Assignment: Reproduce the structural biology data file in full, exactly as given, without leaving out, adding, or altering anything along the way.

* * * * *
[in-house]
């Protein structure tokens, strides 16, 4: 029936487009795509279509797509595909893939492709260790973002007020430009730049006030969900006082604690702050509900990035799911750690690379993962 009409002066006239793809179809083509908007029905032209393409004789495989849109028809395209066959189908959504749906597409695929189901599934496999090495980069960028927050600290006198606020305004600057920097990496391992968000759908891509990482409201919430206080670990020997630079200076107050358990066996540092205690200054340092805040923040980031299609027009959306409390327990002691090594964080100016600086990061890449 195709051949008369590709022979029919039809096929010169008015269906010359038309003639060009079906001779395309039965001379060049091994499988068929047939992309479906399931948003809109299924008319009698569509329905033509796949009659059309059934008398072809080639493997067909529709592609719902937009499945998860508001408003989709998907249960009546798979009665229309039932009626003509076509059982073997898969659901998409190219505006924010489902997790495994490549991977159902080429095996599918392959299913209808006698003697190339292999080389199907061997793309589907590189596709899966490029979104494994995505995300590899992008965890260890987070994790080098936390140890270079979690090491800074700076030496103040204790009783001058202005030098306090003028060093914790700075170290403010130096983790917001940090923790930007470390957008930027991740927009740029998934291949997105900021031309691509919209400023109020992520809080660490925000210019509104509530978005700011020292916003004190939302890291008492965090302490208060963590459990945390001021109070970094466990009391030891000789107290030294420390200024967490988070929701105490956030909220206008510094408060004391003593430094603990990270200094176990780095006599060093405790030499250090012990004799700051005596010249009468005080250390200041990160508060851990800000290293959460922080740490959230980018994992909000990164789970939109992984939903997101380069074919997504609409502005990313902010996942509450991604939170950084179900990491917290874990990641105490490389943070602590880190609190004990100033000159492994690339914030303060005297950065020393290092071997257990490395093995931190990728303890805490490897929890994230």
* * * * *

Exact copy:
[in-house]
């Protein structure tokens, strides 16, 4: 029936487009795509279509797509595909893939492709260790973002007020430009730049006030969900006082604690702050509900990035799911750690690379993962 009409002066006239793809179809083509908007029905032209393409004789495989849109028809395209066959189908959504749906597409695929189901599934496999090495980069960028927050600290006198606020305004600057920097990496391992968000759908891509990482409201919430206080670990020997630079200076107050358990066996540092205690200054340092805040923040980031299609027009959306409390327990002691090594964080100016600086990061890449 195709051949008369590709022979029919039809096929010169008015269906010359038309003639060009079906001779395309039965001379060049091994499988068929047939992309479906399931948003809109299924008319009698569509329905033509796949009659059309059934008398072809080639493997067909529709592609719902937009499945998860508001408003989709998907249960009546798979009665229309039932009626003509076509059982073997898969659901998409190219505006924010489902997790495994490549991977159902080429095996599918392959299913209808006698003697190339292999080389199907061997793309589907590189596709899966490029979104494994995505995300590899992008965890260890987070994790080098936390140890270079979690090491800074700076030496103040204790009783001058202005030098306090003028060093914790700075170290403010130096983790917001940090923790930007470390957008930027991740927009740029998934291949997105900021031309691509919209400023109020992520809080660490925000210019509104509530978005700011020292916003004190939302890291008492965090302490208060963590459990945390001021109070970094466990009391030891000789107290030294420390200024967490988070929701105490956030909220206008510094408060004391003593430094603990990270200094176990780095006599060093405790030499250090012990004799700051005596010249009468005080250390200041990160508060851990800000290293959460922080740490959230980018994992909000990164789970939109992984939903997101380069074919997504609409502005990313902010996942509450991604939170950084179900990491917290874990990641105490490389943070602590880190609190004990100033000159492994690339914030303060005297950065020393290092071997257990490395093995931190990728303890805490490897929890994230």